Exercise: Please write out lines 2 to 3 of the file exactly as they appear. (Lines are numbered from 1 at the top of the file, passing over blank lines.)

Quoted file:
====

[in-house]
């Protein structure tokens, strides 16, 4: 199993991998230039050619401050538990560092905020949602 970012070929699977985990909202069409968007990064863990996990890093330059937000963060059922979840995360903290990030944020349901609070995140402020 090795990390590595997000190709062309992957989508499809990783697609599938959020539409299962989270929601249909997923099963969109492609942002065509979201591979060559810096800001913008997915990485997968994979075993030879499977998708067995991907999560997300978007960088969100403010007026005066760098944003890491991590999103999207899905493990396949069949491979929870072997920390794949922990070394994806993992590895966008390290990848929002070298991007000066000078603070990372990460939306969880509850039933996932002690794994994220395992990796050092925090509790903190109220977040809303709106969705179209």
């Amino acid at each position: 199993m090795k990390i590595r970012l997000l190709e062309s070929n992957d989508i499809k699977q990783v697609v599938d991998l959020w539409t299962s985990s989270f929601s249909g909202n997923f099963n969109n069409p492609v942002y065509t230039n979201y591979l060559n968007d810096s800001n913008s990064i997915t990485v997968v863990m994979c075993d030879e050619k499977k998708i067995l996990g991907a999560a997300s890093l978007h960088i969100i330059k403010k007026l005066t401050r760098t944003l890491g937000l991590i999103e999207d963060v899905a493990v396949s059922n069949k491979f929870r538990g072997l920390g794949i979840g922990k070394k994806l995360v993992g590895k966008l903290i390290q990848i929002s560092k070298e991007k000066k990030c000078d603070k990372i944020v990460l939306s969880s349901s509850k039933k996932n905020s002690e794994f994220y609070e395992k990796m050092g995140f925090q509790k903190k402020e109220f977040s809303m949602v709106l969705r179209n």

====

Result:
């Protein structure tokens, strides 16, 4: 199993991998230039050619401050538990560092905020949602 970012070929699977985990909202069409968007990064863990996990890093330059937000963060059922979840995360903290990030944020349901609070995140402020 090795990390590595997000190709062309992957989508499809990783697609599938959020539409299962989270929601249909997923099963969109492609942002065509979201591979060559810096800001913008997915990485997968994979075993030879499977998708067995991907999560997300978007960088969100403010007026005066760098944003890491991590999103999207899905493990396949069949491979929870072997920390794949922990070394994806993992590895966008390290990848929002070298991007000066000078603070990372990460939306969880509850039933996932002690794994994220395992990796050092925090509790903190109220977040809303709106969705179209």
């Amino acid at each position: 199993m090795k990390i590595r970012l997000l190709e062309s070929n992957d989508i499809k699977q990783v697609v599938d991998l959020w539409t299962s985990s989270f929601s249909g909202n997923f099963n969109n069409p492609v942002y065509t230039n979201y591979l060559n968007d810096s800001n913008s990064i997915t990485v997968v863990m994979c075993d030879e050619k499977k998708i067995l996990g991907a999560a997300s890093l978007h960088i969100i330059k403010k007026l005066t401050r760098t944003l890491g937000l991590i999103e999207d963060v899905a493990v396949s059922n069949k491979f929870r538990g072997l920390g794949i979840g922990k070394k994806l995360v993992g590895k966008l903290i390290q990848i929002s560092k070298e991007k000066k990030c000078d603070k990372i944020v990460l939306s969880s349901s509850k039933k996932n905020s002690e794994f994220y609070e395992k990796m050092g995140f925090q509790k903190k402020e109220f977040s809303m949602v709106l969705r179209n």